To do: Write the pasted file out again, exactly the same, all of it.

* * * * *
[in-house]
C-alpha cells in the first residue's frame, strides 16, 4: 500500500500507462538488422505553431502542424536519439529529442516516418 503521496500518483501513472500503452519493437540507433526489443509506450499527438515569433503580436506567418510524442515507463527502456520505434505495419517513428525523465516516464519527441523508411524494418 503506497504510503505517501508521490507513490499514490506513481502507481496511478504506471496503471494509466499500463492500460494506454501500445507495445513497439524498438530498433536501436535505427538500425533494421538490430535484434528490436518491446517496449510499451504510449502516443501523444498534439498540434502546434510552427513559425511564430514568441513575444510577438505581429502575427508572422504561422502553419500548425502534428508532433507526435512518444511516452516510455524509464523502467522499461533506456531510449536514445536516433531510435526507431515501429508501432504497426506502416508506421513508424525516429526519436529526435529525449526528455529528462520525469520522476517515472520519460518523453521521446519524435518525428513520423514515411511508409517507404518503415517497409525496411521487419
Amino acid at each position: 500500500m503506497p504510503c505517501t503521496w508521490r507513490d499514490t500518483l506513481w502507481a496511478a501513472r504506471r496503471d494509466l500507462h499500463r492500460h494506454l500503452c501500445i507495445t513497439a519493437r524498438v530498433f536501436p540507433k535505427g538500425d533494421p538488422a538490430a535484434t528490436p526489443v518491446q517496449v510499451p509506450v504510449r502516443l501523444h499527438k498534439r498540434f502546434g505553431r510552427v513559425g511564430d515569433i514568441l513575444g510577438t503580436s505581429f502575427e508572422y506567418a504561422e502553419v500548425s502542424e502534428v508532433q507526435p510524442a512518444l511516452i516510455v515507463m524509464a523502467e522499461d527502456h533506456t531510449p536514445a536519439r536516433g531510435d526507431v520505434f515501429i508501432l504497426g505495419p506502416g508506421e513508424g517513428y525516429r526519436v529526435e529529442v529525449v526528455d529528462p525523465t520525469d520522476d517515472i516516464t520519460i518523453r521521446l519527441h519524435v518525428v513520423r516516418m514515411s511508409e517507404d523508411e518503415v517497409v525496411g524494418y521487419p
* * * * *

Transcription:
[in-house]
C-alpha cells in the first residue's frame, strides 16, 4: 500500500500507462538488422505553431502542424536519439529529442516516418 503521496500518483501513472500503452519493437540507433526489443509506450499527438515569433503580436506567418510524442515507463527502456520505434505495419517513428525523465516516464519527441523508411524494418 503506497504510503505517501508521490507513490499514490506513481502507481496511478504506471496503471494509466499500463492500460494506454501500445507495445513497439524498438530498433536501436535505427538500425533494421538490430535484434528490436518491446517496449510499451504510449502516443501523444498534439498540434502546434510552427513559425511564430514568441513575444510577438505581429502575427508572422504561422502553419500548425502534428508532433507526435512518444511516452516510455524509464523502467522499461533506456531510449536514445536516433531510435526507431515501429508501432504497426506502416508506421513508424525516429526519436529526435529525449526528455529528462520525469520522476517515472520519460518523453521521446519524435518525428513520423514515411511508409517507404518503415517497409525496411521487419
Amino acid at each position: 500500500m503506497p504510503c505517501t503521496w508521490r507513490d499514490t500518483l506513481w502507481a496511478a501513472r504506471r496503471d494509466l500507462h499500463r492500460h494506454l500503452c501500445i507495445t513497439a519493437r524498438v530498433f536501436p540507433k535505427g538500425d533494421p538488422a538490430a535484434t528490436p526489443v518491446q517496449v510499451p509506450v504510449r502516443l501523444h499527438k498534439r498540434f502546434g505553431r510552427v513559425g511564430d515569433i514568441l513575444g510577438t503580436s505581429f502575427e508572422y506567418a504561422e502553419v500548425s502542424e502534428v508532433q507526435p510524442a512518444l511516452i516510455v515507463m524509464a523502467e522499461d527502456h533506456t531510449p536514445a536519439r536516433g531510435d526507431v520505434f515501429i508501432l504497426g505495419p506502416g508506421e513508424g517513428y525516429r526519436v529526435e529529442v529525449v526528455d529528462p525523465t520525469d520522476d517515472i516516464t520519460i518523453r521521446l519527441h519524435v518525428v513520423r516516418m514515411s511508409e517507404d523508411e518503415v517497409v525496411g524494418y521487419p